Anne Dachel and Teresa Conrick are downright confused over there at AoA. That's okay, as the folks commenting aren't any better off.
They're both busy going a wee-bit off the deep end on this clinical trial by Curemark.
In a press release regarding Curemark, autism, and the revolutionary enzyme that's going to cure autism (get it-- curemark), it is revealed that: "Dr. Fallon’s paper, entitled, “The Role of a Dearth of Amino Acids in the Pathophysiology of Autism” details the groundbreaking discoveries regarding autism and its possible origins. This research is the focus of Curemark’s plans for entering into clinical trials."
Okay, so what are these groundbreaking discoveries? Well, stand back and be prepared to be amazed: "Dr. Joan Fallon, the company's founder and CEO, observed that many autistics show a strong preference for foods high in carbohydrates and low in protein." Okay, my husband is right that this is my new favorite saying, but holy crap on a cracker, folks! It's got all the earmarks of the woo the AoAers love to hear. It's just confusing the hell out of them that there's actually a clinical trial registered with the government. Somehow, they've twisted this to be a federal endorsement, and they can't believe a study by Wakefield is cited as background literature. Guys, the government didn't approve this study, it's a registry, not an endorsement, and it's Curemark's scientist who's provided Wakefield. This should have been your signal that this was one of your woo-posse, but no, you've confused something actually getting studied with being big pharma. Instead it's a start up company, like Boyd Haley's, only Curemark is taking it a step further and actually examining whether it works.
Business Week covers Curemark in an article back in January: "One of the most promising treatments in this category is a drug called CM-AT made by a startup called Curemark. Dr. Joan Fallon, the company's founder and CEO, observed that many autistics show a strong preference for foods high in carbohydrates and low in protein. A diagnostic test revealed that some autistic children lack enzymes that digest protein. As a result, these children produce fewer of the essential amino acids that are the building blocks for brain development and neuroreception. Fallon believes this deficiency is linked to the most severe symptoms of autism, and she says an early observational study of CM-AT, an orally ingested powder that delivers protein-digesting protease, showed "significant improvements." Curemark is enrolling patients in phase III clinical trials at 10 to 12 sites—the largest autism trial to date." Hah, no scientific evidence offered as to why this is a promising treatment and Business Week hardly connotes scientifically valid.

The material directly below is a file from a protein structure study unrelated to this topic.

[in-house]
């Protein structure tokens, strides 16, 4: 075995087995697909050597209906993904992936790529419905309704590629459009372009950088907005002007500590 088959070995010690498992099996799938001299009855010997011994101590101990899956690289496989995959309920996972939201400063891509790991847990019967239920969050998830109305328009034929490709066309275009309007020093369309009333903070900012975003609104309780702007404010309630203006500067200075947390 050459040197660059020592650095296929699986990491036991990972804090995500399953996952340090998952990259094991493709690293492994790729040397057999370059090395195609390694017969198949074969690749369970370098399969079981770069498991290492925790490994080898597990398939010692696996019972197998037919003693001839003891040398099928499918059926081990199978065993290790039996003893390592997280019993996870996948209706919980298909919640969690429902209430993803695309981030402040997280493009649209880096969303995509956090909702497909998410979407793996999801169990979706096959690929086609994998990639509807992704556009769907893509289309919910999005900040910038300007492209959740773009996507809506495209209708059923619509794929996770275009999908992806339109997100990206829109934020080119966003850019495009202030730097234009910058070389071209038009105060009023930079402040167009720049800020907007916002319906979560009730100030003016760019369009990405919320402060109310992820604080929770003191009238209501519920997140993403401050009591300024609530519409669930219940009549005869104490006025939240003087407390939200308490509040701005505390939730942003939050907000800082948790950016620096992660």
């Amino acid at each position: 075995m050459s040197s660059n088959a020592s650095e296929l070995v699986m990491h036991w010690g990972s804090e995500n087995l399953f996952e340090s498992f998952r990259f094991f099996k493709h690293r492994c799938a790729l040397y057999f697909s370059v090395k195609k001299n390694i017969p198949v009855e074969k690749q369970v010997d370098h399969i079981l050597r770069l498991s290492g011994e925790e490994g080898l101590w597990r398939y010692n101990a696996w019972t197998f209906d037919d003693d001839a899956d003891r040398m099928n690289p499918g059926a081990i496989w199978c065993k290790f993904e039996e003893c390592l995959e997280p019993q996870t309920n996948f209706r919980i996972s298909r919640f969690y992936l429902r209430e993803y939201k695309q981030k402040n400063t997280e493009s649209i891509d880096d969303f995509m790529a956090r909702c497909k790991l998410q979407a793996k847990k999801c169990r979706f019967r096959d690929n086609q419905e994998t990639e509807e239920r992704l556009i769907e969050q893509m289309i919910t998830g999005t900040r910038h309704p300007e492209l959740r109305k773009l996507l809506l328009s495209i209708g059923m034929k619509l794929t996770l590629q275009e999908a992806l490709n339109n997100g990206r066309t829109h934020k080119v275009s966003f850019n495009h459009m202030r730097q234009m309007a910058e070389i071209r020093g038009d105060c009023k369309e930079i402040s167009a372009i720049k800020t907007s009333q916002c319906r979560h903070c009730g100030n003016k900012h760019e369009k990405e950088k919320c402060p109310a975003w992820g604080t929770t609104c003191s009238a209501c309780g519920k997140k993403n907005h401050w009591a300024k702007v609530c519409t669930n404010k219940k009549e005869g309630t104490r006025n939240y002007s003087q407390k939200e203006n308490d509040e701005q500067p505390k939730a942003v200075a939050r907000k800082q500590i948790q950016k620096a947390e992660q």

And, in a press release, Curemark announced that it had been granted FDA fast track and then explained : "Fast Track is a process designed to facilitate the development and expedite the review of drugs to treat serious diseases and those that fill an unmet medical need, providing a therapy where none exists or are potentially superior to existing therapy, according to the FDA Web site. Fast Track designation provides for early and frequent communication between the FDA and the drug company to resolve questions and issues quickly, obtaining an expedited review and faster access by patients."
Does this prove that FDA and Big Pharma are in cahoots with each other or that the overwhelming majority of researchers are saying, oops it's the guts? No. It means a "doctor" has decided to branch out into a niche field, like Haley, the Geiers, Wakefield and Krigsman did. And the rich, rich irony is that the AoAers missed it and have decided it's a big pharma gambit and validation of all their conspiracy theories, because of course it's all about the money to be made.
Again, holy crap on a cracker (Big Bang Theory fans will recognize this). Guys, how did you miss Dr Fallon's 2006 publication to the esteemed (sarcasm) journal Medical Hypotheses: "Could one of the most widely prescribed antibiotics amoxicillin/clavulanate "augmentin" be a risk factor for autism?" This is her one and ONLY publication citing with pubmed.